Tag Archives: Frightfest

NETFLIX FILM REVIEW – THE PLATFORM (2019)

NETFLIX FILM REVIEW – THE PLATFORM (2019)

Directed by: Galder Gaztelu-Urrutia

Written by: David Desola and Pedro Rivero

Cast: Ivan Massague, Antonia San Juan, Zorian Eguileor, Emiliano Buale Coka, Alexandra Masangkay

Cinematography: Jon D. Dominguez

Original Platform: Netflix

*** MAY CONTAIN SPOILERS ***



Last night, just under a week into the stricter UK social distancing procedures, I finally got pangs of withdrawal symptoms from NOT going to the cinema. Of course, my feelings or emotions at this time pale into insignificance when compared to the thousands of people affected by or those who have lost their lives to the COVID-19 virus. Moreover, while one could describe our planet as currently resembling a massive open prison, it’s nothing compared to the horrific conditions of the vertical prison in Spanish horror thriller, The Platform (2019). Be warned: do not watch this film while eating your dinner, as it could affect your appetite.

While I recently wrote an article about some films that could make you feel better in this global crisis (link here), paradoxically a horror film such as The Platform (2019) can also work to make you feel better too. Because a film where prisoners are trapped in a multi-level jail and whose food intake is based on how high they are within the prison, is an ingenious, yet terrifying concept. Knowing my life can never be as bad as the main protagonist and the prisoners he encounters made me feel somewhat relieved. Furthermore, the gore levels, plot twists and social satire on display took my mind off the reality of my own situation.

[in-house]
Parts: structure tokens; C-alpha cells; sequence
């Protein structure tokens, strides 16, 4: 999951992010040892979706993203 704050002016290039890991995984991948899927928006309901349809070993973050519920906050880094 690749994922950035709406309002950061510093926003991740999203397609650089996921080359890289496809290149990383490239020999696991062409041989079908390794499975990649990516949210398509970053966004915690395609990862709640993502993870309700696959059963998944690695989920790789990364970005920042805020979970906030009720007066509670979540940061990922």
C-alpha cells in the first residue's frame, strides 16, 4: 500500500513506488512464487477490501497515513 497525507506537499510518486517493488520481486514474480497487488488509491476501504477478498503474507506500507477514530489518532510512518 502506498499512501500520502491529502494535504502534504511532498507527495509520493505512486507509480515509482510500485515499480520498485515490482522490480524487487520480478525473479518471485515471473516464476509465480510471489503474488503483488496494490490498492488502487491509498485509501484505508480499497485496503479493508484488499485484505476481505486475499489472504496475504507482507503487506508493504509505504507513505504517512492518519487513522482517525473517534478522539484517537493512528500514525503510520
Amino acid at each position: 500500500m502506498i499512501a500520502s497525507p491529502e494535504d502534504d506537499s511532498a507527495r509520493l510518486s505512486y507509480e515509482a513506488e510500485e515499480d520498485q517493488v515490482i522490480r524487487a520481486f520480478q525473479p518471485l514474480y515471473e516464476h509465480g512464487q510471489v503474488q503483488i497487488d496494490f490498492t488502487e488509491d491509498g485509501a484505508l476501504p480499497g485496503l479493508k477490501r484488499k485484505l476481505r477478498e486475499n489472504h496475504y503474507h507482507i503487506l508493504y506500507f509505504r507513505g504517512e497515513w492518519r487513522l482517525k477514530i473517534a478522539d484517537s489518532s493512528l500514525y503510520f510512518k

Ivan Massague, with his hangdog-Zlatan-Ibrahimovic features is Goreng, our reasonable everyman at the start. For some bizarre reason he has volunteered to be in this Kafkaesque hell for reasons I won’t spoil. His first cellmate is an older man, Trimagasi (Zorian Eguileor). He is in for committing manslaughter. Trimagasi explains how the system works in the jail. Food comes down on a platform and is meant to be shared with everyone from top to bottom. Of course, it doesn’t work like that as greed prevails. The lower down you are the less food you get. What happens when you don’t eat? You look for alternative food sources. Goreng is naive initially, while Trimagasi knows how to play this vicious game, especially because they never know what level they will be on month to month. This is no Shawshank Redemption (1994), where the mentor coaches the younger man positively. In this environment it is a dog eat dog world; and it’s every dog for him or herself.

The Platform (2019) has a brilliant script, thus is a wicked delight from start to finish. Even the ambiguous ending, which while leaving our gallant lead protagonist’s fate open to interpretation, is fitting for a constantly surprising genre film. It is both a joy as horror film and social commentary. Indeed, the film has its pound of flesh and eats it. I just have to say there is some fantastic gore and memorably crunching deaths throughout of man, woman and beast. The film doesn’t have all the answers. In fact, it is actually quite nihilistic about human behaviour and our inability to share the wealth around. But as high concept and low budget horror movies go, it’s one of the most entertaining I have seen in sometime. Anything to take one’s mind off what is really happening in this world can only be positive.